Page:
Each month, MSAN will highlight one of the many hard-working producers here in Mississippi making a difference in their communities by committing to natural, sustainable, and regenerative models of agriculture. It’s not just about good food; it’s about good people.
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Homestead Farms Greenhouse and Nursery (Coldwater, MS)
Taking a stroll around Homestead Farms Greenhouse and Nursery in Coldwater, MS, I found myself in a wonderland of plant diversity. I wandered through this maze of densely-arranged pots featuring flowering magnolias, budding butterfly bushes, adolescent pear trees, and many plants I had never heard of before. “I want to provide things that no one else does,” says owner Robert Kubler. He has surely succeeded in that goal, with Homestead providing a polyculture of fruit trees, bushes, ornamentals, vegetable seedlings, and many species native to the South.
The history of Homestead Farms reflects the journey many American farms have taken over the past four decades. After working in plant nurseries for years and aspiring to become self-sufficient, Mr. Kubler established Homestead as a two-acre farm with vegetables, animals, and a greenhouse in 1977. The community business has flourished over the years, though the focus has shifted towards house plants, ornamentals, and providing landscaping services for north Mississippi and Tennessee. In hindsight, Mr. Kubler warned our tour, “Don’t get big. We fell into that ‘getting big’ trap by wanting to fill a need. And pretty soon, you’re a slave to the bank.” Though Homestead has thrived—expanding to 28 acres and 35 greenhouses in Coldwater as well as a half-acre retail nursery in— this has cost Kubler some of the self-sufficiency that he sought when he originally opened the business. “If we can get out from under the bank, we will be able to do what we want.”
Homestead has begun to transition back to its roots, focusing more on its vegetable fields, orchards, and animals like chickens and beef cattle. Kubler’s commitment to sustainability runs deep, informing his growing practices and designs. When speaking about the outlawed use of DDT as a pesticide in the US, Kubler draws a map in the air with his finger; American chemical companies still produce DDT, ship it overseas where regulations allow farms to use it on their crops, which then get shipped back to American distributors. “You don’t truly know what you’re getting at the grocery store,” he says. Though his greens might have a few holes in the leaves, he points out, “If I’m not poisoning my bugs, I’m not poisoning you.” Though he does still use some commercial fertilizer, he is anxious to move beyond that.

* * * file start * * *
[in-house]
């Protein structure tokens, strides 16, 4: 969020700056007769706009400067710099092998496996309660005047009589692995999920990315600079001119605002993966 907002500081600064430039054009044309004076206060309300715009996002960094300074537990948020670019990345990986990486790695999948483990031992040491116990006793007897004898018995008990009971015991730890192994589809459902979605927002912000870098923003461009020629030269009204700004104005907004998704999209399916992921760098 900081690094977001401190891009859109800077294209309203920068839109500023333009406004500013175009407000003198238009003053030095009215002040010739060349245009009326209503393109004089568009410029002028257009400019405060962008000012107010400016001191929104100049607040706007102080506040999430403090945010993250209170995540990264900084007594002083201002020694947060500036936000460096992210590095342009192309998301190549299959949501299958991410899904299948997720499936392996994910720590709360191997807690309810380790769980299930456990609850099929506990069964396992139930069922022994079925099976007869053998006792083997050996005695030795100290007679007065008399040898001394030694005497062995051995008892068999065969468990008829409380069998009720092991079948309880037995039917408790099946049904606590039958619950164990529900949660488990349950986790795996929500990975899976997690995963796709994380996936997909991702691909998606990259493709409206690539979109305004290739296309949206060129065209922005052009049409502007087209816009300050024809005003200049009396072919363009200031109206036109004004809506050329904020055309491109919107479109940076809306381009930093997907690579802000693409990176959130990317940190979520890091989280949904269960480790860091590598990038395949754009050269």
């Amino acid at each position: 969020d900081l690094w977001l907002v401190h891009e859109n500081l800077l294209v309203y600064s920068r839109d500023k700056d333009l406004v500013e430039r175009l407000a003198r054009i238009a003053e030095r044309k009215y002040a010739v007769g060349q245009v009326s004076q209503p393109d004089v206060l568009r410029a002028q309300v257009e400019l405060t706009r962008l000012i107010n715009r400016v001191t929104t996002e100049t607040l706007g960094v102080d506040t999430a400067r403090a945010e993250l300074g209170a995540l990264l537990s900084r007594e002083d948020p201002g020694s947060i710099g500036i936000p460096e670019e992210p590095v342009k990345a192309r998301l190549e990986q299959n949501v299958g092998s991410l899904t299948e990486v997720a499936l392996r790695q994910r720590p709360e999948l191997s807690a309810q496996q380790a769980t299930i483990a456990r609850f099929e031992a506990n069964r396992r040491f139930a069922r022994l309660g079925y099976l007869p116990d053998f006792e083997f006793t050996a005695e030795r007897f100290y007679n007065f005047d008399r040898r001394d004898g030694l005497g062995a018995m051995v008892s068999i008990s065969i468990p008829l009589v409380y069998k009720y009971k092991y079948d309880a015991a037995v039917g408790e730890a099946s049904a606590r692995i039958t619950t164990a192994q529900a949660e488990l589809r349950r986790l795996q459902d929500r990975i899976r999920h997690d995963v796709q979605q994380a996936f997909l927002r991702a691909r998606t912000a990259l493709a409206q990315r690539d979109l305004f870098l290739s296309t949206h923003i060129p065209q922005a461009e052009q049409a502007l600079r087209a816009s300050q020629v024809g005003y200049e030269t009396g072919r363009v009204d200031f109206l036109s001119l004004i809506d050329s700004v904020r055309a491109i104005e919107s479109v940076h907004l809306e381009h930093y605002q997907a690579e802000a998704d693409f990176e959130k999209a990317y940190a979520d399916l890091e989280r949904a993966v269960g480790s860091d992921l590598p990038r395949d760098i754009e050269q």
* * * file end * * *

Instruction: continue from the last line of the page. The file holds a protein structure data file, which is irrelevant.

What is his plan, you might ask? It starts with an understanding of the foundational earth cycles and a talent for creating well-designed systems. “Every time you remove a radish, a leaf of kale, a tomato, you are taking something from the system. We have to give something back to the land so that it is better than when we found it.” Whether it involves using straw mulch, cover cropping, or composting animal and plant waste, his goal is not only to conserve, but to enrich the soil. His ideal farming system would employ one-third of his acreage in production, one-third in cover cropping, and one-third resting and rejuvenating. This helps to build up the soil and nurture the animal and microbial life that calls it home. In addition to the permaculture techniques he practices, Kubler also stacks the deck in his favor, using native plants like plums and persimmons that are well-adapted to the climate in north Mississippi. His extensive array of perennials, such butterfly bushes and hibiscus, also helps attract beneficial insects for pest control and pollination.
Homestead plans to remain financially sustainable throughout this transition by evolving and adapting the business as part of a community. “If we’re doing something nobody else is doing, we won’t have to compete,” Kubler says. Homestead currently sells its vegetables and some animal products at the Hernando Farmers Market, though he points out that food safety regulations (particularly regarding food processing) are tailored to favor large producers over small, independent farms. “I can sell whole pea pods, but I need a special license to sell shelled peas? That doesn’t make any sense.” Kubler believes that it will take community support to change these regulations to support more local businesses and farmers. Perhaps most importantly, Kubler is committed to passing on his knowledge and fostering a community that recognizes the human dependence on the earth. “Everybody used to have a garden and chicken coop at home. People don’t have that training from parents and grandparents anymore.” Always committed to biodiversity, he advises us, “You need to grow some weird stuff in school gardens to show kids just how much is out there. Kids don’t know that there are hundreds of different species of plums.”
You can visit Homestead Farms at 255 Hardin Lane in Coldwater, MS, just minutes east of I-55, about 30 minutes drive south of Memphis. Also visit their website and like them on Facebook to stay up-to-date on the beautiful things they have growing!
By Robert Raymond, FoodCorps Service Member
Photos by Danny Klimetz